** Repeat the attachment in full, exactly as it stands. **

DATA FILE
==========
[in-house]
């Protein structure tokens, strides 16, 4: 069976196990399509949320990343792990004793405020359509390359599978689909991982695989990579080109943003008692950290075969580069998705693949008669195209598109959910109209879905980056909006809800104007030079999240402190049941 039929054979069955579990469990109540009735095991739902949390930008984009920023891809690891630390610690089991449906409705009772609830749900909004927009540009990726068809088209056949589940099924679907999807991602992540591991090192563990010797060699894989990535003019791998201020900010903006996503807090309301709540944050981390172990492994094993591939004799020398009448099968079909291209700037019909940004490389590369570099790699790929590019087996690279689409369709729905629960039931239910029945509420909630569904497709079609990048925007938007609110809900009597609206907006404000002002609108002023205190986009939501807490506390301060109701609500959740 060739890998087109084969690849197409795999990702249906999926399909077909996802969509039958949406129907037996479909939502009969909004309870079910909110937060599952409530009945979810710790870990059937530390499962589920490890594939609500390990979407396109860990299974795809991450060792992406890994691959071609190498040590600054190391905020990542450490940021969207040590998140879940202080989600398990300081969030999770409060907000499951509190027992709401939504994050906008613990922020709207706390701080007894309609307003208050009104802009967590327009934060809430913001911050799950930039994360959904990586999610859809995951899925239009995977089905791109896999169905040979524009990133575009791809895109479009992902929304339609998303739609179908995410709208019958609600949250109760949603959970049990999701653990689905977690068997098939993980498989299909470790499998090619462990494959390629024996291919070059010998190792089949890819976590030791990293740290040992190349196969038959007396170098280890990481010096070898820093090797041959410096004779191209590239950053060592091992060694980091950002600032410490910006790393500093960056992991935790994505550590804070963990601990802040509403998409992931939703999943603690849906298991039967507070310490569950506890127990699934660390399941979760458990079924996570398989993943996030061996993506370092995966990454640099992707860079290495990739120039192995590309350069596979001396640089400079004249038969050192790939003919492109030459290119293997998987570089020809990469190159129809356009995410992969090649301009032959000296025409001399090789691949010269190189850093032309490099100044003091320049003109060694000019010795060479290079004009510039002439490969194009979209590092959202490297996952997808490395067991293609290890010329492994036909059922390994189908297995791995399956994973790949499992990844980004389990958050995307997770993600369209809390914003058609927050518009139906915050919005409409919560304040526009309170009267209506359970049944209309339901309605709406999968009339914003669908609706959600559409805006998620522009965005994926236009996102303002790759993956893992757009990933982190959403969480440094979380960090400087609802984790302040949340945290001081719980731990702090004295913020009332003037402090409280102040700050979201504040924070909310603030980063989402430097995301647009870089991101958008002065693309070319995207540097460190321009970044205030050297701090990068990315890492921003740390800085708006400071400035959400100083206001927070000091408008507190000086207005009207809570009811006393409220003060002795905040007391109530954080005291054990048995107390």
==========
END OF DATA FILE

[in-house]
């Protein structure tokens, strides 16, 4: 069976196990399509949320990343792990004793405020359509390359599978689909991982695989990579080109943003008692950290075969580069998705693949008669195209598109959910109209879905980056909006809800104007030079999240402190049941 039929054979069955579990469990109540009735095991739902949390930008984009920023891809690891630390610690089991449906409705009772609830749900909004927009540009990726068809088209056949589940099924679907999807991602992540591991090192563990010797060699894989990535003019791998201020900010903006996503807090309301709540944050981390172990492994094993591939004799020398009448099968079909291209700037019909940004490389590369570099790699790929590019087996690279689409369709729905629960039931239910029945509420909630569904497709079609990048925007938007609110809900009597609206907006404000002002609108002023205190986009939501807490506390301060109701609500959740 060739890998087109084969690849197409795999990702249906999926399909077909996802969509039958949406129907037996479909939502009969909004309870079910909110937060599952409530009945979810710790870990059937530390499962589920490890594939609500390990979407396109860990299974795809991450060792992406890994691959071609190498040590600054190391905020990542450490940021969207040590998140879940202080989600398990300081969030999770409060907000499951509190027992709401939504994050906008613990922020709207706390701080007894309609307003208050009104802009967590327009934060809430913001911050799950930039994360959904990586999610859809995951899925239009995977089905791109896999169905040979524009990133575009791809895109479009992902929304339609998303739609179908995410709208019958609600949250109760949603959970049990999701653990689905977690068997098939993980498989299909470790499998090619462990494959390629024996291919070059010998190792089949890819976590030791990293740290040992190349196969038959007396170098280890990481010096070898820093090797041959410096004779191209590239950053060592091992060694980091950002600032410490910006790393500093960056992991935790994505550590804070963990601990802040509403998409992931939703999943603690849906298991039967507070310490569950506890127990699934660390399941979760458990079924996570398989993943996030061996993506370092995966990454640099992707860079290495990739120039192995590309350069596979001396640089400079004249038969050192790939003919492109030459290119293997998987570089020809990469190159129809356009995410992969090649301009032959000296025409001399090789691949010269190189850093032309490099100044003091320049003109060694000019010795060479290079004009510039002439490969194009979209590092959202490297996952997808490395067991293609290890010329492994036909059922390994189908297995791995399956994973790949499992990844980004389990958050995307997770993600369209809390914003058609927050518009139906915050919005409409919560304040526009309170009267209506359970049944209309339901309605709406999968009339914003669908609706959600559409805006998620522009965005994926236009996102303002790759993956893992757009990933982190959403969480440094979380960090400087609802984790302040949340945290001081719980731990702090004295913020009332003037402090409280102040700050979201504040924070909310603030980063989402430097995301647009870089991101958008002065693309070319995207540097460190321009970044205030050297701090990068990315890492921003740390800085708006400071400035959400100083206001927070000091408008507190000086207005009207809570009811006393409220003060002795905040007391109530954080005291054990048995107390």